YouTube competes with commercial TV
By Kishore Jethanandani
Youtube’s harum-scarum expansion of goofy user-generated content is giving way to first steps towards professional content on premium TV channels. Sports content is the linchpin for commercial TV and will likely light the blaze of the trail to its long anticipated disruption by online social TV.
Youtube’s spending on premium channels has more than doubled in 2013 over 2012. The “grants” received by producers of content for premium channels increased from $100 million dollars in 2012 to $250 dollars in 2013 according to the numbers cited by a Needham Insights report. Content producers set aside all their revenues up to the amount of the grant to payback YouTube.
YouTube has not yet purchased broadcasting rights from mainstream sports clubs but it is able to gain the rights for broadcasting niche sports or a geography outside the main centers of the game. Skydiving is largely unknown outside small groups of hobbyists but found an audience of 8 million on Youtube when Felix Baumgartner did a sound barrier breaking jump. Professional Bull Riders Association (PBR), a game known to few people, saw an advantage in an all-digital strategy, in collaboration with YouTube, in order to expand its reach. Major League Baseball streams games on Youtube outside of the USA, NBA streams its minor league sports and the London Olympics expanded its reach to Asia.
The future of broadcasting rights for major league games is caught in a limbo as conflicting forces drive them in opposite directions. Cable companies need exclusive broadcasting rights to retain their customers and they are bidding at a higher rate to keep them. On the other hand, the hold of cable companies on broadcasting rights is tenuous as the audience shifts online to access content on mobile devices or any device. The number of households without any television jumped to 5 million in 2012 compared to 2 million in 2007.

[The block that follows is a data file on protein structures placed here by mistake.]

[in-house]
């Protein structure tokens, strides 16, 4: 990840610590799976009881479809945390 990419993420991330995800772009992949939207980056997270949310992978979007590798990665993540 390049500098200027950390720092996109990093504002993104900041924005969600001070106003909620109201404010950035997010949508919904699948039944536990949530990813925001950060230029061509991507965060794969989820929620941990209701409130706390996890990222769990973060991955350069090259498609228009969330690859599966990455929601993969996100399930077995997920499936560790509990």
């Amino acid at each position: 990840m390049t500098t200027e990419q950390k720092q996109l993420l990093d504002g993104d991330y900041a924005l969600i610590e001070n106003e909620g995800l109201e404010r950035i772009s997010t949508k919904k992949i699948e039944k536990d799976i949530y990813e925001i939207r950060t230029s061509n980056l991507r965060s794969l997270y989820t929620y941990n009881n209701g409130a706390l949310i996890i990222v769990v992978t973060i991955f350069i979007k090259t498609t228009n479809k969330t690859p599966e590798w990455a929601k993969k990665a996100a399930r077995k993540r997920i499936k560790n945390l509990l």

Meanwhile, Youtube is able to cater to the demand by sports clubs to keep fans engaged with highlights of the game, interviews with sports men and women and peeks into the backrooms. One such Youtube channel is Love Football that has snippets of the game with captivating content like the footage on the goals scored, moments of suspense and moments of skillful maneuvering and reviews of the news.
Some of the more successful and competitive sports broadcasters supplement their live programming with partnerships with Youtube. ESPN, the leading sports broadcaster, has 1.2 million subscribers to its Youtube channel. Fox Sports, the upcoming challenger, has over 69,000 subscribers and sees their growth as a priority. They are looking to gain an edge with the interaction of fans with the content.
The demand for streaming media will only grow as 30 percent of cable subscribers have expressed their willingness to switch to streaming media. Youtube will be able to tip the balance of forces in the broadcasting industry in its favor when a high speed broadband network like the one Google is making available in Kansas is more widely available across the USA for superior quality programming.
Youtube’s premium channels will bring some of the benefits of commercial TV, such as ease of discovery, while keeping the fun of personalization of the Internet world. Not all of the freewheeling ways of the Internet world will be lost as fans will still be able to contribute their content in conversations, within the communities created by sports clubs, with the added benefit of convenient cataloging. A tough battle over broadcasting rights looms as the numbers of fans participating on Internet channels rises rapidly.
A version of this post was published in Digital Canvas Retail hosted by UBM Techweb